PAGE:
The church does not seek to coerce the consciences of the faithful or anyone else. Voters, Catholic and non-Catholic alike, will not be accompanied into the voting booth by a Catholic priest on Nov. 6.
When Catholics profess their faith, they are acknowledging a belief that the church is a shepherd and teacher to guide us into truth, and that the church's reasoning plays a special role in the task of forming one's conscience. The bishops and clergy cannot abandon this responsibility, so to attack them simply for doing their job is illogical and unfair. Nor is it unreasonable for bishops to ask that clergy and lay employees support them in this task -- to teach and uphold basic truths.
This leads to a second critical point. Though some think it is illegitimate for Catholic bishops to tell other Catholics what to think about the marriage amendment, most do not have a problem with the church instructing its own people. What troubles them, however, is that the church is financially supporting a campaign to pass the marriage amendment, which, many believe, is the church somehow imposing its view on the rest of society.
This view rests on a number of mistaken ideas.
First, the church is simply using its resources to help make its views about the civil institution of marriage, held in common by diverse Minnesotans, known to a broader audience. Ultimately, the voters will have to determine whether they agree or disagree. But that's Democracy 101: people working to convince others that their viewpoint is the correct one.
No one is claiming that it is somehow illegitimate for churches or nonprofits supporting the "vote no" campaign to do the same thing, which they decidedly are doing through their own church events and fundraisers.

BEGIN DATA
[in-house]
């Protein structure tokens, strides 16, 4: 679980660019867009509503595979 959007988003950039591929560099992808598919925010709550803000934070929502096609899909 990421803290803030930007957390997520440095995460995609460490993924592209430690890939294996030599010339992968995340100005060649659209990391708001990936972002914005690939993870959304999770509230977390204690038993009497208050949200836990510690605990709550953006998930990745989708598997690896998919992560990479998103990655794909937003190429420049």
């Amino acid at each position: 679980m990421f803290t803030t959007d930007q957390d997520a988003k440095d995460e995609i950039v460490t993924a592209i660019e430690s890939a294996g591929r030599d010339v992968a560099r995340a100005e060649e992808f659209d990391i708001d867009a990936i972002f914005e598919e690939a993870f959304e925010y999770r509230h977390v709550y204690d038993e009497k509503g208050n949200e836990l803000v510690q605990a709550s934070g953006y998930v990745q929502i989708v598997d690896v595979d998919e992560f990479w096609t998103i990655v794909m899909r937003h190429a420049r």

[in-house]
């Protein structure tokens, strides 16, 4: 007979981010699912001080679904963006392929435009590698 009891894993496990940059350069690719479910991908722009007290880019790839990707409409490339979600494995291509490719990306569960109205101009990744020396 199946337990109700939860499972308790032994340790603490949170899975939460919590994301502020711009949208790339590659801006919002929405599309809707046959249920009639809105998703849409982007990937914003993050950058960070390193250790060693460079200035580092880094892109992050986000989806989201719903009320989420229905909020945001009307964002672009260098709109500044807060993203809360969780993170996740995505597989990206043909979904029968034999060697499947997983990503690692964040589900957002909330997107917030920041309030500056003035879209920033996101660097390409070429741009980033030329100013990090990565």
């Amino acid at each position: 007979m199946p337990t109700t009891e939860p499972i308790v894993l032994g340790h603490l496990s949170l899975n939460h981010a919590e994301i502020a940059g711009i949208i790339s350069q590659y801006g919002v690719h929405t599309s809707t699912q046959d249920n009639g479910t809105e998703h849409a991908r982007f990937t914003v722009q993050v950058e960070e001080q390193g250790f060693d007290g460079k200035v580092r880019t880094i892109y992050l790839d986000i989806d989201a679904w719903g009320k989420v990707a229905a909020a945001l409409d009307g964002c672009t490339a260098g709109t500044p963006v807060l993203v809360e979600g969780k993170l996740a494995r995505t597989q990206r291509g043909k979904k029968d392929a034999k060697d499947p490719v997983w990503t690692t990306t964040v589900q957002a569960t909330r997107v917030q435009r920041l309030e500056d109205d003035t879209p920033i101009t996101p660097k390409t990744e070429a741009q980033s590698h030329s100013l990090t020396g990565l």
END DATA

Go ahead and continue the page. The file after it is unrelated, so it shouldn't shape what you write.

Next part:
A critic might concede that is a fair point. But the critic's second, ensuing complaint is that the view of marriage as founded on the union of one man and one woman that the church and others are promoting is a specifically religious view of marriage, and enacting it would be imposing sectarian religious ideas on the rest of society.
This argument is absurd on its face. The idea that marriage is founded on the sexual union of a man and a woman is a truth that predates any society, religion or government. It is embraced by religious and nonreligious nations and governments alike. Defining marriage between a man and a woman is amply supported by countless nonreligious arguments, as courts in this country and the European Union have properly concluded (quite recently, in fact).
One is free to disagree -- that is why we are debating the issue, and people will have an opportunity to vote. But the arguments that the Catholic Church is acting improperly or that it is working to impose sectarian claims on the public are baseless. The church is not interested in controlling the state, running a theocracy, forcing people to eat fish on Friday or even advocating for marriage to be considered a sacrament in civil law.
To claim otherwise, despite plain evidence, looks a lot like an attempt by persons and organizations who lack confidence in their arguments to silence a community.
Throughout the marriage-amendment debate, the Catholic Church has affirmed the right of all communities to make their voices heard on this important public matter. Whether others agree or disagree with the Catholic point of view (and everyone will have that opportunity), Catholic citizens deserve the same respect we afford our opponents, not character assassinations masquerading as arguments.
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The Opinion section is produced by the Editorial Department to foster discussion about key issues. The Editorial Board represents the institutional voice of the Star Tribune and operates independently of the newsroom.